I’ve wanted to shoot Kodak HIE High-Speed Infrared film for some time. Discontinued in 2007, it became known for producing images with other-worldly qualities through its sensitivity to IR wavelengths up to around 900nm, which few if any other films could match. It also didn’t have the anti-halation backing found in other films resulting in a unique ‘glow’ which is a trademark of Kodak HIE.
Of course, any Kodak HIE you might now come across is way beyond the stated use-by date, so if you’re going to buy some, try getting the most recently made film you can find. How it’s been stored for all these years is critical, so if the seller seems trustworthy and is confident the film has been kept refrigerated from new, then that’s reassuring, although even then there’s no guarantee of good condition. Otherwise it’s a real gamble and you might end up with film that’s already badly fogged – HIE is exceptionally sensitive to light contamination.
My roll of HIE was a 2007 roll refrigerated since I bought it 4 years ago – I could only hope it was in good condition. Complete darkness is needed for the loading and unloading process, so I used a film changing bag in a dark room. One tip: if your film pressure plate has pronounced dimples these might create a pattern right across the image due to the lack of anti-halation backing, so check your camera before loading. The Nikon F-301 is OK in this respect, and after loading I applied black insulation tape over all possible sources of light leaks, such as the film window and door joins.
The manual focus F-301 (N2000 in USA) from the mid-1980s was Nikon’s first SLR to have automated film advance built in. It’s mainly plastic but is solid. It offers manual/auto exposure with dial-adjustable shutter speeds from B to 1 second to 1/2000, but will also do longer automatic exposures. It sells now at what are, in my opinion, low prices for a proper, well-featured Nikon 35mm camera. The tripod mount is offset to one end of the bottom of the camera so I used a Nikon AH-3 adaptor.
I mounted a Nikkor 28mm f/3.5 lens as I wanted to shoot landscapes, and this lens suffers less from IR hotspots which can be a side-effect of IR photography. There’s a Lens Hotspot Database on the Kolari Vision website here – this lists the lenses that have been assessed as suitable in this field, as well as highlighting those that aren’t so good.
A red filter is also required, as otherwise it will just behave like a more ordinary – and rather grainy – black and white film. For a very pronounced IR effect with dark skies and ghostly white foliage – often referred to as the ‘Wood effect’ – then a dark red R72 filter is popular. Using this filter also results in very long shutter speeds and the added inconvenience of not being able to see through the viewfinder.
A 25A light red filter still achieves a noticeable IR effect with the benefits that you can see through the viewfinder, and shutter speeds are shorter. In good light you can even consider shooting hand-held. Metering is also possible in-camera using a 25A filter, but this can be a bit hit and miss depending on your camera meter. I fitted a Hoya 25A and let the Nikon F-301 make the metering decisions, and hoped for the best. The shutter speeds are shown in the viewfinder of the F301 using illuminated LEDs which is also handy when using red filters.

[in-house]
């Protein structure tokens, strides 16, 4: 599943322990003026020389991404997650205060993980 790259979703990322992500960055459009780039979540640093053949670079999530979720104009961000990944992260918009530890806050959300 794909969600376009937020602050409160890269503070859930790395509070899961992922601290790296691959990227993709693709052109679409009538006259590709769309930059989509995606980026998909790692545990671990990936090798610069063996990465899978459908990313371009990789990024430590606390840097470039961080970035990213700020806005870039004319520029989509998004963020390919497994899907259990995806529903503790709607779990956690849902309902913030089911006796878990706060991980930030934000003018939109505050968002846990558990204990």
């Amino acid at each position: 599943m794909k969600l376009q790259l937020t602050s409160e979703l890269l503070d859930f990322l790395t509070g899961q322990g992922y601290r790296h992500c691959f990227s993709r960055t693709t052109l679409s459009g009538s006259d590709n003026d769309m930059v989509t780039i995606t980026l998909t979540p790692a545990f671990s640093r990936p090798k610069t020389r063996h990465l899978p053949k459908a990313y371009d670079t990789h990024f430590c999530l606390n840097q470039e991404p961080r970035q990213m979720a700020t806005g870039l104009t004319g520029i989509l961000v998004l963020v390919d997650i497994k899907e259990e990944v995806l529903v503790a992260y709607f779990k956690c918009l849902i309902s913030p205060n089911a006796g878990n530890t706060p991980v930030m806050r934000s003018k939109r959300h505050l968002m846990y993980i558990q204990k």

There is no official ISO rating with HIE as infrared light is reflected off the subject to varying degrees depending on time of day, the amount of sunlight, and what the subject matter actually is. Your camera may not accurately meter further into the IR wavelengths if you are using a strong red filter to accentuate the infrared effect. Received wisdom suggests treating the film as between ISO 100-400, but some say that both lower and higher ISO settings can be used successfully. I felt it would be OK to set my Nikon F-301 at ISO300.
Despite common advice, I shot my roll of Kodak HIE without bracketing, so I was never entirely confident that the images would be properly exposed. I was shooting both hand-held and on a tripod, and most often used settings between f/5.6 to f/11, letting the camera choose the shutter speed. I also set focus just short of infinity as IR film reacts slightly differently to lens focal distance.
Many film processors won’t handle Kodak HIE, but in my case Peak Imaging here in the UK were happy to do so and did a good job. Just remember to check with your lab first, keep it light-tight if posting, and clearly mark it Kodak HIE Infrared. If developing at home then I believe it’s like most black & white films.
When I got the negatives back I was surprised at how many frames were correctly exposed. In fact they all were, so hats off to the Nikon F-301. There was slight overexposure on some, but all frames were useable. The photos I’ve selected here were taken in Scotland and Oxfordshire.
Let’s face it, there’s a finite amount of Kodak HIE available and the sooner what’s left is put in a camera the better, so if it appeals why not grab some and have a go?
You can find more of the content I’ve submitted to 35mmc here
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